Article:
Total construction spending edged up a modest 0.1% in August after flatlining in July. June and July figures were both revised lower. Construction spending is now down more than 2% during the first eight months of the year despite a recent spurt in multifamily construction activity.
Private construction, which makes up three-quarters of total construction spending, was largely unchanged from last month. A jump in residential construction was almost entirely offset by a drop in nonresidential construction. Losses in commercial construction, power and health care sectors were the largest. A monthly indicator provided by the American Institute of Architects fell into negative territory, with architecture firm billings and design contracts both declining in August. The institute said the losses centered on commercial and industrial facilities.
Note: The Federal Reserve has been watching the commercial real estate market closely. Many are concerned it is a bubble, which puts an even greater weight on the drop in commercial real estate construction activity in August.
Public construction gained 0.4% in August, driven by increased state and local spending. State and local construction spending rose 0.6% due to increased spending on health care, education, highway and street, conservation and development. Federal spending, a smaller component of public spending, was down 2.2% in August. What has been surprising is the late, but still welcome, start to road repairs at the state and local levels. Repairs that usually start in April or May did not get up and running until September in some parts of the country.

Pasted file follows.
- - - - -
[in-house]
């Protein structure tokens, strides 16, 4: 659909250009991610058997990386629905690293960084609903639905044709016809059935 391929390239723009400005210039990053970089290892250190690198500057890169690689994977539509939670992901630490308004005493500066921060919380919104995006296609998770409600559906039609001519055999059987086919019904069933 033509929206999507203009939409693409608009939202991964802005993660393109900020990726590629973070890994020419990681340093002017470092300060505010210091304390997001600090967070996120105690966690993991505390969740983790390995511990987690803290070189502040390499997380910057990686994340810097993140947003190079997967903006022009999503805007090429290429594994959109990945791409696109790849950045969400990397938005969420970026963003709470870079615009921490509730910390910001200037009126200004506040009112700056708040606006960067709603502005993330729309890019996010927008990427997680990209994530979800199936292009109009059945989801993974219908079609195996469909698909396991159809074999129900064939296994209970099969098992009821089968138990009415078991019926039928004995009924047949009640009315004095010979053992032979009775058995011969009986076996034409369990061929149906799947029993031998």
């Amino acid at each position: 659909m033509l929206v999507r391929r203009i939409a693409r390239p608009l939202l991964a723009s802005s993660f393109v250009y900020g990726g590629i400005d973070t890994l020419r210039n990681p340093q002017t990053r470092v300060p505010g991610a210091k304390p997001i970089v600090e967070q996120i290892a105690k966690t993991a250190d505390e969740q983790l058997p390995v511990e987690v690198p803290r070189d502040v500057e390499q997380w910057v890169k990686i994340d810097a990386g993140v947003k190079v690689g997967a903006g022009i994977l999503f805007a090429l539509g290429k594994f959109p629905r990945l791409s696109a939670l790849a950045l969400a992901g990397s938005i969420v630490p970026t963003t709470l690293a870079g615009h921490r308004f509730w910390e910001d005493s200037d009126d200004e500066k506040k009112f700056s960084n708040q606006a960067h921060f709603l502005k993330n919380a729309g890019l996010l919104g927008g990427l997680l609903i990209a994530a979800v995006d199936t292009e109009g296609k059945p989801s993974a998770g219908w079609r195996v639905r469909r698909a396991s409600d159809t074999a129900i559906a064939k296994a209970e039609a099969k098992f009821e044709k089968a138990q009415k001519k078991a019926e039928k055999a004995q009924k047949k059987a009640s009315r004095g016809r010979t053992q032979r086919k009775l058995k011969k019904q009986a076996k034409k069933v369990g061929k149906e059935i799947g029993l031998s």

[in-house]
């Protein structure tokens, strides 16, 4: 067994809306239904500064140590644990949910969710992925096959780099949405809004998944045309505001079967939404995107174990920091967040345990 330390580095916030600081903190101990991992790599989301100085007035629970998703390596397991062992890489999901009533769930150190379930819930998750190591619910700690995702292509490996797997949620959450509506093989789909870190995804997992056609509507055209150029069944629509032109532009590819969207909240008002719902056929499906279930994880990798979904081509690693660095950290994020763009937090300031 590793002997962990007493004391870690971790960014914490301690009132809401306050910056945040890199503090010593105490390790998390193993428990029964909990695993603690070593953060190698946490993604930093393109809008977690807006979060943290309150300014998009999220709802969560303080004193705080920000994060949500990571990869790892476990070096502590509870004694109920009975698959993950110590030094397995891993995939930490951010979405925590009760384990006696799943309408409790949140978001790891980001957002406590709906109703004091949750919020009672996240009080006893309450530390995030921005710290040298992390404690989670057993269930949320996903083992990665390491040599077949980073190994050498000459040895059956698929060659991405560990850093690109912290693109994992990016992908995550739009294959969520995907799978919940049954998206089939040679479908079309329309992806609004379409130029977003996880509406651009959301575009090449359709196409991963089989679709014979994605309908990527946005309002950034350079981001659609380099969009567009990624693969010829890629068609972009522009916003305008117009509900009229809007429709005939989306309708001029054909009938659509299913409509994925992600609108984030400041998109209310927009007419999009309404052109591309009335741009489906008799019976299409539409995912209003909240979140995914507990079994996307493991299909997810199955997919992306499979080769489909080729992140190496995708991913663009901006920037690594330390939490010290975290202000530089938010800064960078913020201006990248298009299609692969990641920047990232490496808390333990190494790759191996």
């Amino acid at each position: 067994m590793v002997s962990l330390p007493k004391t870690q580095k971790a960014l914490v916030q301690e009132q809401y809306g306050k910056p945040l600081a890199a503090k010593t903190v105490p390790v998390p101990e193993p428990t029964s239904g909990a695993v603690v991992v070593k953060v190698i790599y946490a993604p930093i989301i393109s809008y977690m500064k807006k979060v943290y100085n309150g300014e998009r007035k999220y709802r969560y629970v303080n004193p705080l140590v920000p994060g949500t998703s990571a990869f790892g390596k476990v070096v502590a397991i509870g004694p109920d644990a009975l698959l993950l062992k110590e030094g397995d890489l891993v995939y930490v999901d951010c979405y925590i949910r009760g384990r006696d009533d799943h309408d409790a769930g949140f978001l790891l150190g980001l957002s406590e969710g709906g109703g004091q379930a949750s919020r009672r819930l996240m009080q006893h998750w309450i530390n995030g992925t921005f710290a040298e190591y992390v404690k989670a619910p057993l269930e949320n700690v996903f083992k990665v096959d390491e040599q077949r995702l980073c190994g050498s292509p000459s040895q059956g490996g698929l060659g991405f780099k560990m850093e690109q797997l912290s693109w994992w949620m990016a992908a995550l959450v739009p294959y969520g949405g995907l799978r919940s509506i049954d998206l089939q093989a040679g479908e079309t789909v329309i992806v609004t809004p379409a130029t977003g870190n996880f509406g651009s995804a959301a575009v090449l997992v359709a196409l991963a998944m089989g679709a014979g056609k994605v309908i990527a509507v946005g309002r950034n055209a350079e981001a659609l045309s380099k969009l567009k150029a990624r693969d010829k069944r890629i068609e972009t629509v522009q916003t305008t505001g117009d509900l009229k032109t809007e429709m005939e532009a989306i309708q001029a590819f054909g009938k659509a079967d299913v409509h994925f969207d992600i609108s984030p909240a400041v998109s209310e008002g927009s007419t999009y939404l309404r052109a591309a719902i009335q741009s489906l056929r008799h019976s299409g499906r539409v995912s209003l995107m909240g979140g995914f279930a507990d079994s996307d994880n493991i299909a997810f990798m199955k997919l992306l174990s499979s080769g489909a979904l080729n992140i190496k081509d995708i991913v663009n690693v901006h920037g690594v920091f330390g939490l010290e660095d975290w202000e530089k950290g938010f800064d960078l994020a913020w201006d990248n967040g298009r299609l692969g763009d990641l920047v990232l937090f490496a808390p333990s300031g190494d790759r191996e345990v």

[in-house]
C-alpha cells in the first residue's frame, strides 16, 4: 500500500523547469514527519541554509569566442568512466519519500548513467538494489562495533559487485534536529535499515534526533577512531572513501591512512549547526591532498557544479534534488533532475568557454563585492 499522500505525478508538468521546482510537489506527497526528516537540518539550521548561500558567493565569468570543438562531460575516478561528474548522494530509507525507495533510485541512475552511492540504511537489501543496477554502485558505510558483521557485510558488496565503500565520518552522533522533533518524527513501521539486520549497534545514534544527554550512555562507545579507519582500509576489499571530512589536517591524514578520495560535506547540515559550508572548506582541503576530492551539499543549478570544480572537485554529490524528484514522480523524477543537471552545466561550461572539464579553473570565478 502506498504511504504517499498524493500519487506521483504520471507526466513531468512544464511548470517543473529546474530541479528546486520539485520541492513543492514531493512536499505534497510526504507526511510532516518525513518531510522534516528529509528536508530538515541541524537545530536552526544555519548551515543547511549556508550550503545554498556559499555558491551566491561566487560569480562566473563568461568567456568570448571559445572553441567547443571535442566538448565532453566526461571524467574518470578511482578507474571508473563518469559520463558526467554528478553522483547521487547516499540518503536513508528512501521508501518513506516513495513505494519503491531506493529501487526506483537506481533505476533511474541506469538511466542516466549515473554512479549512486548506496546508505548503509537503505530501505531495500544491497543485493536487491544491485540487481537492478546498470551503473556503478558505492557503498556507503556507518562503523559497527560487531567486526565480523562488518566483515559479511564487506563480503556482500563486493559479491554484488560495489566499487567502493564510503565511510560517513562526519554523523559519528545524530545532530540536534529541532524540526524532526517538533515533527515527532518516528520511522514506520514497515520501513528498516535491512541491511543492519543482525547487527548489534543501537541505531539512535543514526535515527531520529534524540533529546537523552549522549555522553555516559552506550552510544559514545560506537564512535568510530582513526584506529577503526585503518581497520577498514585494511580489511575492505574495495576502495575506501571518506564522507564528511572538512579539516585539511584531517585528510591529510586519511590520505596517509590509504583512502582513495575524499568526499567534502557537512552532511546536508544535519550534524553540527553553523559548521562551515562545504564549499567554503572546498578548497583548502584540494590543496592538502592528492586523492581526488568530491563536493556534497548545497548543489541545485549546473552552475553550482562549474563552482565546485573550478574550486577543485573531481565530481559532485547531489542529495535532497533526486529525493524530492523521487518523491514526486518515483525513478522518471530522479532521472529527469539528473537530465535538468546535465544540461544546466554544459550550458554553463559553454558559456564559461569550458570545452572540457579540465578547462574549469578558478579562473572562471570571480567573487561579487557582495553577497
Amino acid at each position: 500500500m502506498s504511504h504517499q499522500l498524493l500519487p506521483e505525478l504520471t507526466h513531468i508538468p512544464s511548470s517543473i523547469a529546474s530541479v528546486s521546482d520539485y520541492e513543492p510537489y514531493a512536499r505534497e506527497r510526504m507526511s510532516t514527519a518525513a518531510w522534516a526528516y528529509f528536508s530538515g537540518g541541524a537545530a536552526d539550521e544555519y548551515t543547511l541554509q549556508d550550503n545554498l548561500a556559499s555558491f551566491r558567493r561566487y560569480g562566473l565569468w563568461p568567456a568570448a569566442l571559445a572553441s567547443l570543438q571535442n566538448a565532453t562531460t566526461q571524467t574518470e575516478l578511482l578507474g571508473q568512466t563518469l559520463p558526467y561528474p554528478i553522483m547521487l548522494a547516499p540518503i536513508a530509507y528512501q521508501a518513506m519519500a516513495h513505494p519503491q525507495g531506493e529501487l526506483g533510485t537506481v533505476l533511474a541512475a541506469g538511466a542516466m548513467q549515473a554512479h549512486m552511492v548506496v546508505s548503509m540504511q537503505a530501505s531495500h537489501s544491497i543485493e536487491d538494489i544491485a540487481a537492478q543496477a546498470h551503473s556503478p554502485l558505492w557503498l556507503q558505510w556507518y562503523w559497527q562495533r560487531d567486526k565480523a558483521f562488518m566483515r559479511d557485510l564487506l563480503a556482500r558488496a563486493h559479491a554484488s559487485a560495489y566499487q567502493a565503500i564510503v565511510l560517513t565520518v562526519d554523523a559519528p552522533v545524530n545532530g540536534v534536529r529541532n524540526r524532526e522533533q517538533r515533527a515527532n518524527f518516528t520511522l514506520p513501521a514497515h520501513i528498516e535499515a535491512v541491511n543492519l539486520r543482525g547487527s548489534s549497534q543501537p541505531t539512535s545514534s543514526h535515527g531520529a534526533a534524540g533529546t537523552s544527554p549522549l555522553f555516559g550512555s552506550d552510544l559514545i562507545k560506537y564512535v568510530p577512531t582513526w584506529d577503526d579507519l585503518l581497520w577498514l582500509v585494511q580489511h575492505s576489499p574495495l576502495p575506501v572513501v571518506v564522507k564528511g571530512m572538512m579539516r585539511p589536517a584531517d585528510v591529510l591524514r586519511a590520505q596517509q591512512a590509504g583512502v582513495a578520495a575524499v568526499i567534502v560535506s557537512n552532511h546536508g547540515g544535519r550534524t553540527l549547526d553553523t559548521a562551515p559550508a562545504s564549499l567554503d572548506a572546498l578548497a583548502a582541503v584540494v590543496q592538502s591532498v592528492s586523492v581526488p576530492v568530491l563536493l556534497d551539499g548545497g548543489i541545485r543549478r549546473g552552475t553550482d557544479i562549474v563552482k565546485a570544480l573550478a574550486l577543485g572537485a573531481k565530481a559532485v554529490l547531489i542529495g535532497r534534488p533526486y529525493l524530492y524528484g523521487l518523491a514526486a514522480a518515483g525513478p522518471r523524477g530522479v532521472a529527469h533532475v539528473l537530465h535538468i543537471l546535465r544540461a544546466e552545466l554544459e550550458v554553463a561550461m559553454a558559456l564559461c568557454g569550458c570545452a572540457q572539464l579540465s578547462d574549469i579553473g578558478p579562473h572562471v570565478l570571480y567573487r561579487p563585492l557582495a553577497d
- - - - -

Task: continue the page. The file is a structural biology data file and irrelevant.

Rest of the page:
More broadly, the South and Northeast have so far been spared from major hurricanes making landfall this year, so rebuilding activity has been muted. Previous hurricane damage, such as Hurricane Michael in 2017, has yet to be repaired in many parts of the country due to significant flooding and lack of flood insurance in those regions.
Separately, the manufacturing sector continued to show signs of weakness in September. The Institute for Supply Management (ISM) index hit the lowest reading since June 2009 during the month. Production, employment, inventories and export orders all contracted. The GM strike exacerbated losses, but concerns about weakness abroad and tariffs topped the list of complaints by manufacturers. There were also some signs of layoffs, which bodes poorly for the employment report for September, due to be released on October 4.
Note: The GM strike, now in its third week, will not show up as a loss in payrolls for September because it occurred after the September payroll survey was taken, but will show up as a loss in production. The Federal Reserve’s report on industrial production has shown a year-over-year drop in manufacturing activity in three of the last six months. The ISM survey for September suggests yet another drop month-to-month and year-over-year in manufacturing activity.
Today’s data suggest that businesses remain hesitant to invest in the face of escalating trade tensions. The blow to the manufacturing sector has been largest, but appears to be showing up in construction as well. Foreign investors, notably from China, have pulled back in recent quarters in response to weaker growth and escalating trade tensions. The Fed remains reluctant to cut again at the end of October, but the news is starting to stack up against maintaining that stance.
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